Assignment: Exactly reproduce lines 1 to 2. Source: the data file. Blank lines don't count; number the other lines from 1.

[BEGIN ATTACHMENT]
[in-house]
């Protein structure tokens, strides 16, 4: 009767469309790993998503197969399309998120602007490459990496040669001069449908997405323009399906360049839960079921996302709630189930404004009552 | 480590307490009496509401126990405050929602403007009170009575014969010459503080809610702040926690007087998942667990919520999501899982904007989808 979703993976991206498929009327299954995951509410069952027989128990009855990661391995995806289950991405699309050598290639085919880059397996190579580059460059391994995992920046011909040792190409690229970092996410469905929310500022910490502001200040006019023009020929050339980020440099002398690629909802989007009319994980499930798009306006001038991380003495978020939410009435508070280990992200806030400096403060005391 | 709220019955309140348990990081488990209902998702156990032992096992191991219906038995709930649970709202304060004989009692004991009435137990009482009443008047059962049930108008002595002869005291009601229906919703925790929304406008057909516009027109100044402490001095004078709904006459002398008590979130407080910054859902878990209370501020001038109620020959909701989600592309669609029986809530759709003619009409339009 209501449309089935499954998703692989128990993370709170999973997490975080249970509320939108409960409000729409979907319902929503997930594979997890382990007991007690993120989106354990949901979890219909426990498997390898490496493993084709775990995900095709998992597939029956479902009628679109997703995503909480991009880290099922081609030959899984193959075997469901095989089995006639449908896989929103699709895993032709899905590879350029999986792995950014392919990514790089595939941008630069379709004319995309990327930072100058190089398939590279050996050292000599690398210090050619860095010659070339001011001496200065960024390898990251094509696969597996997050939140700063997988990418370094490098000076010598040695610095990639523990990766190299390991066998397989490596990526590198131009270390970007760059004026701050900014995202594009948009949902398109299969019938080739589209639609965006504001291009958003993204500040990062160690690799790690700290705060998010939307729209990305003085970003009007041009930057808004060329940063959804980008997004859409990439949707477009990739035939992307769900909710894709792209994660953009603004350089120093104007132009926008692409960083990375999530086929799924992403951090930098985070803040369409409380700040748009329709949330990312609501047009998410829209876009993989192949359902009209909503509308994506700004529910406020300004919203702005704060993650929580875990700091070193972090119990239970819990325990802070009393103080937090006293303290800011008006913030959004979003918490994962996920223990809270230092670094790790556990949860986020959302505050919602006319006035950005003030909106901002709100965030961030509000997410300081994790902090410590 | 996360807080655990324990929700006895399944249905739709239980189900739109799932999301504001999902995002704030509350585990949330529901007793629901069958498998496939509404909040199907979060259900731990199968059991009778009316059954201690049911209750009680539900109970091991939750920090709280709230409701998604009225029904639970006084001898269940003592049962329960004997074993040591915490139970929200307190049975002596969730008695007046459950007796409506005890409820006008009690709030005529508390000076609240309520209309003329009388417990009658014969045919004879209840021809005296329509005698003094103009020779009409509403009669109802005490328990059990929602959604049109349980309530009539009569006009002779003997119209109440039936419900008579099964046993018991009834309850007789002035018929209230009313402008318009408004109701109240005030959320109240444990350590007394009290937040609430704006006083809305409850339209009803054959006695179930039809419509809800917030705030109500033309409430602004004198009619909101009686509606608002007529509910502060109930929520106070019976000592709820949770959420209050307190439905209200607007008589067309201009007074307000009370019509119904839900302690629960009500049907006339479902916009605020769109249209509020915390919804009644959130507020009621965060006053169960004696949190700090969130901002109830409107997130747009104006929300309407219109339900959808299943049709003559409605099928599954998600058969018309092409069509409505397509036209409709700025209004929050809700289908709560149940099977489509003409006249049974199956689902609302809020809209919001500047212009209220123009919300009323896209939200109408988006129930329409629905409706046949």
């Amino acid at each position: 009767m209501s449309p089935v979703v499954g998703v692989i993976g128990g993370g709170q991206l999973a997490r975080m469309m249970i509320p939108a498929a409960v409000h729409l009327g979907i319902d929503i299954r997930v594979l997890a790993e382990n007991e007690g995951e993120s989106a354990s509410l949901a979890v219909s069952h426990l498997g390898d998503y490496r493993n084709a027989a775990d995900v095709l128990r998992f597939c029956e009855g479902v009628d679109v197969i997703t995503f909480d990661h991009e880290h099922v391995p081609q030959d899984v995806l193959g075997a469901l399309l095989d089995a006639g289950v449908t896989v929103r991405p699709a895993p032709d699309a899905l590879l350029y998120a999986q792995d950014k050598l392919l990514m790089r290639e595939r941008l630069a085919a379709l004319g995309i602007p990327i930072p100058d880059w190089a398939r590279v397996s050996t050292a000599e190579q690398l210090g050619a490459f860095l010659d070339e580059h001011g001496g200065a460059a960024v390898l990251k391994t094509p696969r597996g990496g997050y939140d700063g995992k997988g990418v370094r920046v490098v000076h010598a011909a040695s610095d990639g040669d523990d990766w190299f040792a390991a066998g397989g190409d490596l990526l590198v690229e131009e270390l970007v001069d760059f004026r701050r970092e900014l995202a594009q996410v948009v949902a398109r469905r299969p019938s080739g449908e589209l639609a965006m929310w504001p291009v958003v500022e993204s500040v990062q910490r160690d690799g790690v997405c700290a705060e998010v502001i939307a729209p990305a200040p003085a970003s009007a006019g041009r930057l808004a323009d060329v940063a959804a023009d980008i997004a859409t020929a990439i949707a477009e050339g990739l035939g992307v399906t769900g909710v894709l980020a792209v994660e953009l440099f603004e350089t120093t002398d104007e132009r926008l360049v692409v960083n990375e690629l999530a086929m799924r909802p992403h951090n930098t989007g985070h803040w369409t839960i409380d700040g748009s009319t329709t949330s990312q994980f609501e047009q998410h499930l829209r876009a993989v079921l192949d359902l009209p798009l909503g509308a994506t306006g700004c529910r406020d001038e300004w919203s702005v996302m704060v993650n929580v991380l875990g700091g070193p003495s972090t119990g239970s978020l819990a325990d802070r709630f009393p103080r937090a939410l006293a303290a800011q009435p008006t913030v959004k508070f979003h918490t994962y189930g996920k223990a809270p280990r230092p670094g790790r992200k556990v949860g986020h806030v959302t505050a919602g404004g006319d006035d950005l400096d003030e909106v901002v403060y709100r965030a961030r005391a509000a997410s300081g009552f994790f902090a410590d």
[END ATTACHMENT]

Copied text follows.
[in-house]
């Protein structure tokens, strides 16, 4: 009767469309790993998503197969399309998120602007490459990496040669001069449908997405323009399906360049839960079921996302709630189930404004009552 | 480590307490009496509401126990405050929602403007009170009575014969010459503080809610702040926690007087998942667990919520999501899982904007989808 979703993976991206498929009327299954995951509410069952027989128990009855990661391995995806289950991405699309050598290639085919880059397996190579580059460059391994995992920046011909040792190409690229970092996410469905929310500022910490502001200040006019023009020929050339980020440099002398690629909802989007009319994980499930798009306006001038991380003495978020939410009435508070280990992200806030400096403060005391 | 709220019955309140348990990081488990209902998702156990032992096992191991219906038995709930649970709202304060004989009692004991009435137990009482009443008047059962049930108008002595002869005291009601229906919703925790929304406008057909516009027109100044402490001095004078709904006459002398008590979130407080910054859902878990209370501020001038109620020959909701989600592309669609029986809530759709003619009409339009 209501449309089935499954998703692989128990993370709170999973997490975080249970509320939108409960409000729409979907319902929503997930594979997890382990007991007690993120989106354990949901979890219909426990498997390898490496493993084709775990995900095709998992597939029956479902009628679109997703995503909480991009880290099922081609030959899984193959075997469901095989089995006639449908896989929103699709895993032709899905590879350029999986792995950014392919990514790089595939941008630069379709004319995309990327930072100058190089398939590279050996050292000599690398210090050619860095010659070339001011001496200065960024390898990251094509696969597996997050939140700063997988990418370094490098000076010598040695610095990639523990990766190299390991066998397989490596990526590198131009270390970007760059004026701050900014995202594009948009949902398109299969019938080739589209639609965006504001291009958003993204500040990062160690690799790690700290705060998010939307729209990305003085970003009007041009930057808004060329940063959804980008997004859409990439949707477009990739035939992307769900909710894709792209994660953009603004350089120093104007132009926008692409960083990375999530086929799924992403951090930098985070803040369409409380700040748009329709949330990312609501047009998410829209876009993989192949359902009209909503509308994506700004529910406020300004919203702005704060993650929580875990700091070193972090119990239970819990325990802070009393103080937090006293303290800011008006913030959004979003918490994962996920223990809270230092670094790790556990949860986020959302505050919602006319006035950005003030909106901002709100965030961030509000997410300081994790902090410590 | 996360807080655990324990929700006895399944249905739709239980189900739109799932999301504001999902995002704030509350585990949330529901007793629901069958498998496939509404909040199907979060259900731990199968059991009778009316059954201690049911209750009680539900109970091991939750920090709280709230409701998604009225029904639970006084001898269940003592049962329960004997074993040591915490139970929200307190049975002596969730008695007046459950007796409506005890409820006008009690709030005529508390000076609240309520209309003329009388417990009658014969045919004879209840021809005296329509005698003094103009020779009409509403009669109802005490328990059990929602959604049109349980309530009539009569006009002779003997119209109440039936419900008579099964046993018991009834309850007789002035018929209230009313402008318009408004109701109240005030959320109240444990350590007394009290937040609430704006006083809305409850339209009803054959006695179930039809419509809800917030705030109500033309409430602004004198009619909101009686509606608002007529509910502060109930929520106070019976000592709820949770959420209050307190439905209200607007008589067309201009007074307000009370019509119904839900302690629960009500049907006339479902916009605020769109249209509020915390919804009644959130507020009621965060006053169960004696949190700090969130901002109830409107997130747009104006929300309407219109339900959808299943049709003559409605099928599954998600058969018309092409069509409505397509036209409709700025209004929050809700289908709560149940099977489509003409006249049974199956689902609302809020809209919001500047212009209220123009919300009323896209939200109408988006129930329409629905409706046949």